Fixing Cracks

While it’s best to avoid cracks altogether through proper drying techniques, cracks do sometimes happen even with the most careful handling. Thankfully, there are a few methods to fix cracks that form in clay:


One of the simplest ways to fix cracks is by filling them with water or a clay slurry. To do this, simply wet a small brush or sponge and use it to gently rub water or diluted clay into the crack. The water will soften the clay and allow you to gently push the edges of the crack back together as it dries.


For very fine cracks, you may be able to simply sand them away. Use a fine grit sandpaper or sanding sponge to lightly buff the area until the crack is no longer visible. Be careful not to sand too aggressively or you may create more cracks. Work slowly and gently.


If the cracks are small and shallow, you may be able to re-wet the entire piece of clay and smooth out cracks through kneading. Mist the clay lightly with water or spritz it with a clay spray bottle. Then, knead the clay until the cracks close up. Allow the clay to dry fully before handling again.


Once the clay has completely air-dried, the next step is to cure it. Curing is the process of further hardening and strengthening the clay by exposing it to heat. This can be done in a few different ways:

– Firing the clay in a kiln. Kiln firing will fully vitrify (turn to glass) the clay body, making it extremely hard and durable. The high temperatures will lock all the constituents together at a molecular level. However, firing requires access to a kiln.

– Oven curing. If a kiln is not available, oven curing is a good alternative. The clay is placed in a standard kitchen oven and “baked” at low temperatures, usually around 300°F. This is enough to drive out any remaining moisture and cause additional hardening. The downside is that oven curing will not achieve the same level of hardness as kiln firing.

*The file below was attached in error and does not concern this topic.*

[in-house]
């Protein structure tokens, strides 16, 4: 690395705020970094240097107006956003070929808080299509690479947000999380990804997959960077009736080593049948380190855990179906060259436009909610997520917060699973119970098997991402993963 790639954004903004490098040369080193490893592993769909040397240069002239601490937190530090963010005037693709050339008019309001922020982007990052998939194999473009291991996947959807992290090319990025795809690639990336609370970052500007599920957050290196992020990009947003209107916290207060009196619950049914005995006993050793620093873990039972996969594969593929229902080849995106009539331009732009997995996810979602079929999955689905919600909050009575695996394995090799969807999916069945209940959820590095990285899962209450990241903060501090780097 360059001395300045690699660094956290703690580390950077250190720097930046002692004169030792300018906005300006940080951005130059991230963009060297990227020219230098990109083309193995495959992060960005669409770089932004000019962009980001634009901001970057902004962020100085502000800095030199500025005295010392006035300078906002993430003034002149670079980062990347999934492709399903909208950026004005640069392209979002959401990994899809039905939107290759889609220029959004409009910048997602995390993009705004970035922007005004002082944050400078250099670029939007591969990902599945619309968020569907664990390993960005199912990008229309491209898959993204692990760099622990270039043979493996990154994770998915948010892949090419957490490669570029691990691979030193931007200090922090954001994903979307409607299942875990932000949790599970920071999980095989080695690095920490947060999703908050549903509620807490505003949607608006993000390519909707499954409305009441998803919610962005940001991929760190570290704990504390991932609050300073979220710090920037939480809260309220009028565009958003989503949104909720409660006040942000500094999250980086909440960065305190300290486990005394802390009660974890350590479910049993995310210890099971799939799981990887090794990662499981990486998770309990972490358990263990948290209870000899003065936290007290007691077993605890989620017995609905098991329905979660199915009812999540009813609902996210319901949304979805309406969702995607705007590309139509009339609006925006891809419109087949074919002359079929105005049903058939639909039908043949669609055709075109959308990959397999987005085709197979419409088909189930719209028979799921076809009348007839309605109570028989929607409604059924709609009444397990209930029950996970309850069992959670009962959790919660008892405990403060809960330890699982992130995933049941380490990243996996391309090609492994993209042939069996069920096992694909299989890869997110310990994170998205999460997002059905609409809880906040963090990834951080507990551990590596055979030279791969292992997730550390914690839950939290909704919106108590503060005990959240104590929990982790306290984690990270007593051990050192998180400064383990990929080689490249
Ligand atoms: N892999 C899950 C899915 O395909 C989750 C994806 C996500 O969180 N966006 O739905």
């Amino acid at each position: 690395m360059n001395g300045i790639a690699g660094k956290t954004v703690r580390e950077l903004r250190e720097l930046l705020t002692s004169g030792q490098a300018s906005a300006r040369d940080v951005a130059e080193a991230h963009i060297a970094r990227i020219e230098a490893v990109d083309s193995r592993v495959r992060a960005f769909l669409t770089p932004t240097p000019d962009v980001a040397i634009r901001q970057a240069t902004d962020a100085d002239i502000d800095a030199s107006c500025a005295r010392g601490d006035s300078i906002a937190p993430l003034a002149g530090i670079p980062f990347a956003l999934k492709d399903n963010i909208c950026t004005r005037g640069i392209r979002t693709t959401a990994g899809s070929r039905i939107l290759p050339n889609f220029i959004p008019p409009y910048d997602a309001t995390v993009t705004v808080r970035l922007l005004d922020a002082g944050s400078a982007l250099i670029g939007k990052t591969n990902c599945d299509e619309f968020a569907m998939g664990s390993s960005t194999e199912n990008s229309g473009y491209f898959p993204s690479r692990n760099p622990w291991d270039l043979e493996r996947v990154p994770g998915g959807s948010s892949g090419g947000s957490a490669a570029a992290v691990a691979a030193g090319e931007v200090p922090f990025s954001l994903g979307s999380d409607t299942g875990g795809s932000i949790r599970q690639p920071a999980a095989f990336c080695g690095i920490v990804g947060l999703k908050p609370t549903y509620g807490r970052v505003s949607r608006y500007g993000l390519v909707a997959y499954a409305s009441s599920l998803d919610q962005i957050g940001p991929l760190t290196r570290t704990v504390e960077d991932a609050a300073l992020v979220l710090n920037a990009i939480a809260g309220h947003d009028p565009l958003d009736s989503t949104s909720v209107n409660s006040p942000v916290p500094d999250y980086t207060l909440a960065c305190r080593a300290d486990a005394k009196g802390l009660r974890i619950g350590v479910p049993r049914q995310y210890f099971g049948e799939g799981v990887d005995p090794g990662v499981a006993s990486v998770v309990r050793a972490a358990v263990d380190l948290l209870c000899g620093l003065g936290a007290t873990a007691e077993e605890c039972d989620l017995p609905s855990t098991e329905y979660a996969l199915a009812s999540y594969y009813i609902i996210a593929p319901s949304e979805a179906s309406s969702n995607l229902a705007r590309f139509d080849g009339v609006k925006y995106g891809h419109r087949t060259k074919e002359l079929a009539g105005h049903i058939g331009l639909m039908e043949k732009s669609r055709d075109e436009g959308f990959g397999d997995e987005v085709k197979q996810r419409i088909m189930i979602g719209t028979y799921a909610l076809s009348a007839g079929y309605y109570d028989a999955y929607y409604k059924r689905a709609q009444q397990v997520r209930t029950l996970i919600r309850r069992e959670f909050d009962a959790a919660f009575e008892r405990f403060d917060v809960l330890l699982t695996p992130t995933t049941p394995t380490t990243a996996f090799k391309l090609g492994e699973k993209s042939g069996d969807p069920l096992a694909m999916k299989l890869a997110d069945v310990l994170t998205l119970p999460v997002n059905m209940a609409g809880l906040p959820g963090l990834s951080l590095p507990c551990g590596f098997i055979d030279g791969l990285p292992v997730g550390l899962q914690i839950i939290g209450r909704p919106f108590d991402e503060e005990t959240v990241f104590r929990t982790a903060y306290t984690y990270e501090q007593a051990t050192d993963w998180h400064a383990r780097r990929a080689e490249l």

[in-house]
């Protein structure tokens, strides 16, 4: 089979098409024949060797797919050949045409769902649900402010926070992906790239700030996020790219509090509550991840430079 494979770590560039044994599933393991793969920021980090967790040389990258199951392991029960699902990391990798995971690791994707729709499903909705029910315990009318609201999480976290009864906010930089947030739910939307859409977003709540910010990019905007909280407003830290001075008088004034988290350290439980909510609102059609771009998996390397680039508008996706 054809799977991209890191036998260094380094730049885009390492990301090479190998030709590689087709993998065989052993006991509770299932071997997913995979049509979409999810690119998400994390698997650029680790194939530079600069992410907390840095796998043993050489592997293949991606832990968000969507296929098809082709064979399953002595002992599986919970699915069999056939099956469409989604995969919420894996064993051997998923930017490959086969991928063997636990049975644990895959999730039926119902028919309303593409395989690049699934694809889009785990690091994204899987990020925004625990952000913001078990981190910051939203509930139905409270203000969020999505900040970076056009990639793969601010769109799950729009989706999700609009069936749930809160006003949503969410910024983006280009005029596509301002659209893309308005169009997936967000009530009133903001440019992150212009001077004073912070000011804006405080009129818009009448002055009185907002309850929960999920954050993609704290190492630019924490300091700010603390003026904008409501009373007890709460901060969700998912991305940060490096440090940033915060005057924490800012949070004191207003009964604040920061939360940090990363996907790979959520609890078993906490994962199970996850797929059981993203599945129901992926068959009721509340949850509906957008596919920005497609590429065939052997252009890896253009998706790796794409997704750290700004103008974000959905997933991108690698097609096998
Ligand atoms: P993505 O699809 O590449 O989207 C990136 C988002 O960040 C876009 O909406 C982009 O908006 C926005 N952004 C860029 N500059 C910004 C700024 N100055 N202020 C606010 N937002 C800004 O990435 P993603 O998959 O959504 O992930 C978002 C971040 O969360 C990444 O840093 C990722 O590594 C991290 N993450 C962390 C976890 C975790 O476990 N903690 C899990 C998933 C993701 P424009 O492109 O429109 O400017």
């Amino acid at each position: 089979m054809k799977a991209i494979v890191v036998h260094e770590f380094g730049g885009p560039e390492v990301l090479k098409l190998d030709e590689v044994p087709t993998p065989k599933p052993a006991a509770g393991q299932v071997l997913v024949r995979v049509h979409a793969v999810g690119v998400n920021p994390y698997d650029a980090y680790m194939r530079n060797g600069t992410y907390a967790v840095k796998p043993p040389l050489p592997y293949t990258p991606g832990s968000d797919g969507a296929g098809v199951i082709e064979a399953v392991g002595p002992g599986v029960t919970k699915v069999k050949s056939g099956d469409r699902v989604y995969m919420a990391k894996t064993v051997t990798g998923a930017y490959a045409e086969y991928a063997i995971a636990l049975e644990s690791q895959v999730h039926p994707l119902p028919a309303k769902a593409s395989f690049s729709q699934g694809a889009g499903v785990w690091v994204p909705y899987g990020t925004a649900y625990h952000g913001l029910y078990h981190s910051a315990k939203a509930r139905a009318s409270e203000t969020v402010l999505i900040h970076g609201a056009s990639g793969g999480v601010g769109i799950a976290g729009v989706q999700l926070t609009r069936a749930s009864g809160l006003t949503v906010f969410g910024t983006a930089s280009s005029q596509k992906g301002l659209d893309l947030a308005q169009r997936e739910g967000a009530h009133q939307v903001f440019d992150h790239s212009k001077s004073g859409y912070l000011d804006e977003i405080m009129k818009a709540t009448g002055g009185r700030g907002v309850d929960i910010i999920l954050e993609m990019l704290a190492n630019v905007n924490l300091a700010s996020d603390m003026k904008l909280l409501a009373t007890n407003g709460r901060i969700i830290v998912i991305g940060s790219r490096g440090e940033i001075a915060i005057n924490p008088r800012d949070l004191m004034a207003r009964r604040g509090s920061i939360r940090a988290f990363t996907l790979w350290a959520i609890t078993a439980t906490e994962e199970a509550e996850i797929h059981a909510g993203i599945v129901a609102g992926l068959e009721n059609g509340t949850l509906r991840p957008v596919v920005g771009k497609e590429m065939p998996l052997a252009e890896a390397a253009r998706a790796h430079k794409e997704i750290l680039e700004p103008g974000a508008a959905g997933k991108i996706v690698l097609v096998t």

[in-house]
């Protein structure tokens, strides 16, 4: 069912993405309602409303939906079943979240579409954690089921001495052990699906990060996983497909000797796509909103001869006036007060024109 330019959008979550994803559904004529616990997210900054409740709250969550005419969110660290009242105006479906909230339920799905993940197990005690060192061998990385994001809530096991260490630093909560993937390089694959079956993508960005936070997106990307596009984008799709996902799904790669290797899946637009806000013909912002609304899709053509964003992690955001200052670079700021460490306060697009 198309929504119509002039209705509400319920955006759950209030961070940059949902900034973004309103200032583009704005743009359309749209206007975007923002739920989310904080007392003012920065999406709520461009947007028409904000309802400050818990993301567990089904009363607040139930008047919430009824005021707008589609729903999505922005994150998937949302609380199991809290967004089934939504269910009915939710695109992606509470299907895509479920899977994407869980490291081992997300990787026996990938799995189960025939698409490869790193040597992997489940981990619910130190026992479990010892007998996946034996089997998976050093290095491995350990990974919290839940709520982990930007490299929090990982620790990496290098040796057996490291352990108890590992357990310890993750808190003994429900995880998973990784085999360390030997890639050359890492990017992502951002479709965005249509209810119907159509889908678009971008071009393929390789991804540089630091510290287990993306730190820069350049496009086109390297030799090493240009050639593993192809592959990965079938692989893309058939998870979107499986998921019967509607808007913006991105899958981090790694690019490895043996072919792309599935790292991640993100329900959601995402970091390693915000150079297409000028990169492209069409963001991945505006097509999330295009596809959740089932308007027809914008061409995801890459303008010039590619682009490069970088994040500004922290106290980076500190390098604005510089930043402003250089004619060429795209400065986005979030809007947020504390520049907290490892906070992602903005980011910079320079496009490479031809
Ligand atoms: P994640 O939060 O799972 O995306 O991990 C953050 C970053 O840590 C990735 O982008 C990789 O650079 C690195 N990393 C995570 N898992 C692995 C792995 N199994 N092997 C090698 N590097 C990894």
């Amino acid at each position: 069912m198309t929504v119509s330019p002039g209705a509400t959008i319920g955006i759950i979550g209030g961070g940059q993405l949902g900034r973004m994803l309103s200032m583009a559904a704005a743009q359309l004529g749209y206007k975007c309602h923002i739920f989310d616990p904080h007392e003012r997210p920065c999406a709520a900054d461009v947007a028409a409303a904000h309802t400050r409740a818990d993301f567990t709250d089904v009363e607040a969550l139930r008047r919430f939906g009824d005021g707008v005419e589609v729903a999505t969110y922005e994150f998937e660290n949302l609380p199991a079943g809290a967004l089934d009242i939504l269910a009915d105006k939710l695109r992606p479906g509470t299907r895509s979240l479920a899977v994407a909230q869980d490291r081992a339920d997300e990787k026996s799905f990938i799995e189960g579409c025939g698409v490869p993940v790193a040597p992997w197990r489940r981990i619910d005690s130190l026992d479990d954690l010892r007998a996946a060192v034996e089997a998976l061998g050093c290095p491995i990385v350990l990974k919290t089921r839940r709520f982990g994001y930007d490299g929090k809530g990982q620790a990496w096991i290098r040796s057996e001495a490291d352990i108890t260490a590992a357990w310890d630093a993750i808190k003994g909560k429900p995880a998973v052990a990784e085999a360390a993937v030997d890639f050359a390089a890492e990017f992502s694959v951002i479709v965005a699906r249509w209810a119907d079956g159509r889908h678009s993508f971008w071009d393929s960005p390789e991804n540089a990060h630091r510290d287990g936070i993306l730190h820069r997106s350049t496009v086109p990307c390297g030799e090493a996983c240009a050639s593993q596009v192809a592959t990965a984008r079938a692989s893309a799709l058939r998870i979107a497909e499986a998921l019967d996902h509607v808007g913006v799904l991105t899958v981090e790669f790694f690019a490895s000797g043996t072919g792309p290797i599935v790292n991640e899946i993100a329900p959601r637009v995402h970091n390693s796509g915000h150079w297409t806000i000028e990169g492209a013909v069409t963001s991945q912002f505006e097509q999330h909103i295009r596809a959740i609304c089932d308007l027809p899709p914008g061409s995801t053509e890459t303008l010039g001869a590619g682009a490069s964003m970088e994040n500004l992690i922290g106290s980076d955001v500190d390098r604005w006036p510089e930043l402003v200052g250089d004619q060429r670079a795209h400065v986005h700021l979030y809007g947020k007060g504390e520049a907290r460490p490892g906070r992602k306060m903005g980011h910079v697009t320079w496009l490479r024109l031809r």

– Sun curing. Exposing the clay to direct sunlight for an extended period can also promote additional drying and hardening. The UV rays help to cure the material. Place the pottery in a spot with full sun for a few days. Rotate it periodically for even exposure. Just be cautious of any moisture if brought indoors at night.

No matter the curing method, the goal is to lock in the desired shape and make the clay as durable as possible. With proper drying, firing, and curing, you can create strong ceramic pieces that will last for years. The curing process is essential for developing maximum strength and hardness.


In summary, clay can crack while drying due to several factors. Clay’s plasticity allows it to be molded when wet, but this also makes it prone to shrinking as it dries. The shrinking causes internal stresses to build up, which leads to cracks forming to relieve the stress. Cracks can be prevented by proper drying techniques like slow drying, scoring, and using additives. For finished pieces that already have cracks, repairs can be made by wetting and smoothing cracks, or using liquid clay products. Following the right curing and firing procedures will also minimize cracking. With some care and technique, ceramic artists can successfully work with clay and limit troublesome cracking.